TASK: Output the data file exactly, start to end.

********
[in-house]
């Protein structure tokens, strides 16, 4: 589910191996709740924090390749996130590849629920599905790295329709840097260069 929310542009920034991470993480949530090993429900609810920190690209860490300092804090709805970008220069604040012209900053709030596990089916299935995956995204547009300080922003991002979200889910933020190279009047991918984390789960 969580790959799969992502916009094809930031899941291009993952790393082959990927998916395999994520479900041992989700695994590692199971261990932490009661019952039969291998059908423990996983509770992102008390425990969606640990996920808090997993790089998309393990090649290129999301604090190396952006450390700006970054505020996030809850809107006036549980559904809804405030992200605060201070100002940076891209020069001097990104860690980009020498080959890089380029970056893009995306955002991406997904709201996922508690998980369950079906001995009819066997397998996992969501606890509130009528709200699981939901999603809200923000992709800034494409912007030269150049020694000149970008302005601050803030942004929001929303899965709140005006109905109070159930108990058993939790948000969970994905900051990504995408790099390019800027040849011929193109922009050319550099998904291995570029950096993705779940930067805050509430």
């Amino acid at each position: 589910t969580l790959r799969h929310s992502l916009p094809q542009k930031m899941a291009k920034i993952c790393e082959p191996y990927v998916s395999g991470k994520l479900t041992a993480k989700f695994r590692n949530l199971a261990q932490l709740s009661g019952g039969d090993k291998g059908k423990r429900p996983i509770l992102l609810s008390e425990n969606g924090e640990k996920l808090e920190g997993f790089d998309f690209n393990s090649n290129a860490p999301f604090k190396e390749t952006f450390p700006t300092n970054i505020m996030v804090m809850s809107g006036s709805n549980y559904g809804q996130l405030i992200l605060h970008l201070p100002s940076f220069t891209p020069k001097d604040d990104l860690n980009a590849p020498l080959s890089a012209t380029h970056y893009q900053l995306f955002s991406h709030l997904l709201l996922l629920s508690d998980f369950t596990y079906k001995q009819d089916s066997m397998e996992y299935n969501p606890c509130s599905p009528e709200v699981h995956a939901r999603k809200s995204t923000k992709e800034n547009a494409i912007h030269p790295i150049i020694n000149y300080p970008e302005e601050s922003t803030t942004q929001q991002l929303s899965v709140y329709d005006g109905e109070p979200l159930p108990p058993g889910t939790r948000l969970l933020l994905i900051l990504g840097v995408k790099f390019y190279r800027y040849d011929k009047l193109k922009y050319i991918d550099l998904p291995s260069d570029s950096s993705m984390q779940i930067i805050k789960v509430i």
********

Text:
[in-house]
């Protein structure tokens, strides 16, 4: 589910191996709740924090390749996130590849629920599905790295329709840097260069 929310542009920034991470993480949530090993429900609810920190690209860490300092804090709805970008220069604040012209900053709030596990089916299935995956995204547009300080922003991002979200889910933020190279009047991918984390789960 969580790959799969992502916009094809930031899941291009993952790393082959990927998916395999994520479900041992989700695994590692199971261990932490009661019952039969291998059908423990996983509770992102008390425990969606640990996920808090997993790089998309393990090649290129999301604090190396952006450390700006970054505020996030809850809107006036549980559904809804405030992200605060201070100002940076891209020069001097990104860690980009020498080959890089380029970056893009995306955002991406997904709201996922508690998980369950079906001995009819066997397998996992969501606890509130009528709200699981939901999603809200923000992709800034494409912007030269150049020694000149970008302005601050803030942004929001929303899965709140005006109905109070159930108990058993939790948000969970994905900051990504995408790099390019800027040849011929193109922009050319550099998904291995570029950096993705779940930067805050509430």
């Amino acid at each position: 589910t969580l790959r799969h929310s992502l916009p094809q542009k930031m899941a291009k920034i993952c790393e082959p191996y990927v998916s395999g991470k994520l479900t041992a993480k989700f695994r590692n949530l199971a261990q932490l709740s009661g019952g039969d090993k291998g059908k423990r429900p996983i509770l992102l609810s008390e425990n969606g924090e640990k996920l808090e920190g997993f790089d998309f690209n393990s090649n290129a860490p999301f604090k190396e390749t952006f450390p700006t300092n970054i505020m996030v804090m809850s809107g006036s709805n549980y559904g809804q996130l405030i992200l605060h970008l201070p100002s940076f220069t891209p020069k001097d604040d990104l860690n980009a590849p020498l080959s890089a012209t380029h970056y893009q900053l995306f955002s991406h709030l997904l709201l996922l629920s508690d998980f369950t596990y079906k001995q009819d089916s066997m397998e996992y299935n969501p606890c509130s599905p009528e709200v699981h995956a939901r999603k809200s995204t923000k992709e800034n547009a494409i912007h030269p790295i150049i020694n000149y300080p970008e302005e601050s922003t803030t942004q929001q991002l929303s899965v709140y329709d005006g109905e109070p979200l159930p108990p058993g889910t939790r948000l969970l933020l994905i900051l990504g840097v995408k790099f390019y190279r800027y040849d011929k009047l193109k922009y050319i991918d550099l998904p291995s260069d570029s950096s993705m984390q779940i930067i805050k789960v509430i």